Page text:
JACKSON – Speaker Philip Gunn, R-Clinton, said Monday that discussions are ongoing between the House and Senate on identifying possible sources of more revenue for transportation needs.
But Gunn conceded during a luncheon meeting of the Mississippi State University Stennis Institute of Government/capitol press corps that he does not know if an agreement would be reached in time for the issue to be taken up during the June 5 special session.
“I don’t know if the governor would put any of these items (potential sources of new revenue for transportation) in the call (agenda) unless we told him we had an agreement with the Senate,” Gunn said, when asked if enhanced transportation funding might be included in the special session.
“If we don’t reach a consensus before the special session, we will continue these discussions toward next year. It is not something we are going to forget. I think we all realize...it is our responsibility,” Gunn said.
The House, at the urging of its leadership, killed the budget bill for the Department of Transportation at the end of the 2017 regular session in March, forcing the need to come back for a special session.
At the time, Gunn said the hope was that by the time of the special session a consensus could be reached on possible sources of additional revenue for transportation.
The Mississippi Economic Council has proposed spending an additional $375 million yearly for what many groups claim is a quickly deteriorating transportation system – both at the local and state levels.
Gunn said proposals made by the House could generate as much as $200 million annually in new revenue for transportation.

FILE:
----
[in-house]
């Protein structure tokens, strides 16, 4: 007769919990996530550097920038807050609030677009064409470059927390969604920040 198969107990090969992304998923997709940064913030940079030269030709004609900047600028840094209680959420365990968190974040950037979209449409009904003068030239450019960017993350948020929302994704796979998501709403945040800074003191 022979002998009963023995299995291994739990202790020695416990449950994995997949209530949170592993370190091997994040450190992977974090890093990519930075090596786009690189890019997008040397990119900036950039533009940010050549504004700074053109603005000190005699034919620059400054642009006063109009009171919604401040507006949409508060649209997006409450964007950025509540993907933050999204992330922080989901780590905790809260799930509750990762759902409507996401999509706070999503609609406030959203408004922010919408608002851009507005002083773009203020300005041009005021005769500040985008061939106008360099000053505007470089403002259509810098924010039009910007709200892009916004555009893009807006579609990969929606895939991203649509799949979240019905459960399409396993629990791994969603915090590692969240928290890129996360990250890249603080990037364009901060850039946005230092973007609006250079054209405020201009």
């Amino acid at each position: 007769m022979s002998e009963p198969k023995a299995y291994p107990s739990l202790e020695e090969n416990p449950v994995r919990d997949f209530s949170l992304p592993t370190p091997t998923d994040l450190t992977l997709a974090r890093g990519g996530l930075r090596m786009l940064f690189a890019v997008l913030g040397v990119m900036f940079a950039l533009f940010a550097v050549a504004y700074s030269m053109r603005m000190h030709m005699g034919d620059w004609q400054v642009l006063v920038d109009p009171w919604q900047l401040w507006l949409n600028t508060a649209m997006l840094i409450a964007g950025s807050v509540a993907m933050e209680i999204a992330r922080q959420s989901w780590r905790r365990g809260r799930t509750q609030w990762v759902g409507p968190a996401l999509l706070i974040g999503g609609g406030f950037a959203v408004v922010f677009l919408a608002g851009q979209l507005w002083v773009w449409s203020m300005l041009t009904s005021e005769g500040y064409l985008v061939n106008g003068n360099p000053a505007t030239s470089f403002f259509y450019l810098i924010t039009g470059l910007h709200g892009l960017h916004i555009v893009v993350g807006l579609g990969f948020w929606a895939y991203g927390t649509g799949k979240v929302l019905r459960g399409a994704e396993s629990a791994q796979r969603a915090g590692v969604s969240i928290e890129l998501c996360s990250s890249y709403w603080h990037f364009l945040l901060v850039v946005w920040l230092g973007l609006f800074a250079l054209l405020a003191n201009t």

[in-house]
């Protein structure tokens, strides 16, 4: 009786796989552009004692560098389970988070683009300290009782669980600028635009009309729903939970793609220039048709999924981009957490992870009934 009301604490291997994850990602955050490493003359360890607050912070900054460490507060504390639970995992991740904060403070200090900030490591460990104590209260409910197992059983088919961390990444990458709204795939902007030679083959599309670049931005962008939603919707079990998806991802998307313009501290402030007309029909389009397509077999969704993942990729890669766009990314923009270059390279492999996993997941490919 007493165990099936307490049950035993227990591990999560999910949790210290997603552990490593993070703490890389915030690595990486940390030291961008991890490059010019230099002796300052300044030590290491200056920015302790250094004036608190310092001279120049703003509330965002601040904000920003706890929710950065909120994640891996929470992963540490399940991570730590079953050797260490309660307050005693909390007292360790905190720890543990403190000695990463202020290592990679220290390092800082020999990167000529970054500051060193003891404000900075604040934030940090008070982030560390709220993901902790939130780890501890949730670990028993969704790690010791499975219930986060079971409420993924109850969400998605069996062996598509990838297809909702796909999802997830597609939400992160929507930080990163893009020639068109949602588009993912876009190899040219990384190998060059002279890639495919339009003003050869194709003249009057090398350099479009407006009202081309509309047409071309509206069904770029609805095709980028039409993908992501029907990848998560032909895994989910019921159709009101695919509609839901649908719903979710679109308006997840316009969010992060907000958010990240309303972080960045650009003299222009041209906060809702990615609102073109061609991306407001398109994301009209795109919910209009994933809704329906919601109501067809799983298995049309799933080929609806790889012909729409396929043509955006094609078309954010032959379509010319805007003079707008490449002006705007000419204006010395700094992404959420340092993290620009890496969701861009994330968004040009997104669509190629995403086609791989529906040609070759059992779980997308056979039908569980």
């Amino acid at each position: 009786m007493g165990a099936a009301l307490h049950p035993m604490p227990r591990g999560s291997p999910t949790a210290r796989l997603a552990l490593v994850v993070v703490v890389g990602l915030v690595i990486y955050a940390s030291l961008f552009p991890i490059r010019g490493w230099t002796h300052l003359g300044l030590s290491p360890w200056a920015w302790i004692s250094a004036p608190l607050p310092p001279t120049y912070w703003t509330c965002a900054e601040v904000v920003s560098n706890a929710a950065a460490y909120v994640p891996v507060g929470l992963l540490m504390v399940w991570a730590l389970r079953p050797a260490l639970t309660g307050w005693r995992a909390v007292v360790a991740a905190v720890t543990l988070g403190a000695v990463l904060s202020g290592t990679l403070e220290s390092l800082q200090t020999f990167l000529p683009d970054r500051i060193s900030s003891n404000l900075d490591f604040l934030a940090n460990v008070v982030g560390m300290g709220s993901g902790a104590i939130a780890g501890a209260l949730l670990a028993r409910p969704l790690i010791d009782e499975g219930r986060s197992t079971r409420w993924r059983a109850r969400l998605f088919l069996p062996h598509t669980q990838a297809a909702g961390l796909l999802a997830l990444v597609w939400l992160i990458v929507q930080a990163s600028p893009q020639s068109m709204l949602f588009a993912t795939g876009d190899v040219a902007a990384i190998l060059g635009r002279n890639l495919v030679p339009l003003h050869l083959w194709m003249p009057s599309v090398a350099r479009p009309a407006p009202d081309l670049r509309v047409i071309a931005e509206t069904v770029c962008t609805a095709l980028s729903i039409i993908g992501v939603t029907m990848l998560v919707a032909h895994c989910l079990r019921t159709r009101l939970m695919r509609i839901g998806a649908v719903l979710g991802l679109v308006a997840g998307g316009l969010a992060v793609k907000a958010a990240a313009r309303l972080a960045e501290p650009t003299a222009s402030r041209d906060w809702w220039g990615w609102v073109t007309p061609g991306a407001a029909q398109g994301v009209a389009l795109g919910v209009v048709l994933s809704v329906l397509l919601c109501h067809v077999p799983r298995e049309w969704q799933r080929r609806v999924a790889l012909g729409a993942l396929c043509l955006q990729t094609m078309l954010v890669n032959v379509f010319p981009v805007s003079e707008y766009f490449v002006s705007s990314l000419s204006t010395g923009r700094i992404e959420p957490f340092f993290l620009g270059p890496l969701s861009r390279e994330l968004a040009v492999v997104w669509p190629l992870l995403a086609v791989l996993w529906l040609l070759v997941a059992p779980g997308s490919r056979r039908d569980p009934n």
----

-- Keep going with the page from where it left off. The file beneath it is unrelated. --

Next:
Those proposals include:
- Spending a portion of revenue growth on transportation.
- Directing a portion of growth in tax revenue from internet sales toward transportation.
- Issuing bonds.
- Allowing local communities to increase their gasoline tax through a referendum to pay for their road and bridge needs.
- Taking away civil service protection for Department of Transportation employees presumably to increase efficiencies.
Gunn said he does not believe there would be time to take up a lottery in the special session.
Gov. Phil Bryant had indicated he might include the lottery for the special session agenda as a source of revenue for transportation if the MEC would endorse the plan.
Scott Waller, the interim chief executive officer of the MEC, said after Gunn spoke Monday that his organization is still studying Bryant’s proposal.
But of the lottery being included in the quickly approaching special session, Gunn said he believes “something of that magnitude...would require an enormous amount of study and analysis.”
Gunn, who opposes the lottery, has formed a committee to study the issue of whether the state should create a lottery.
But Gunn said Monday, the committee, which will meet Thursday, is designed to study the issue this year and make recommendations for the 2018 session.
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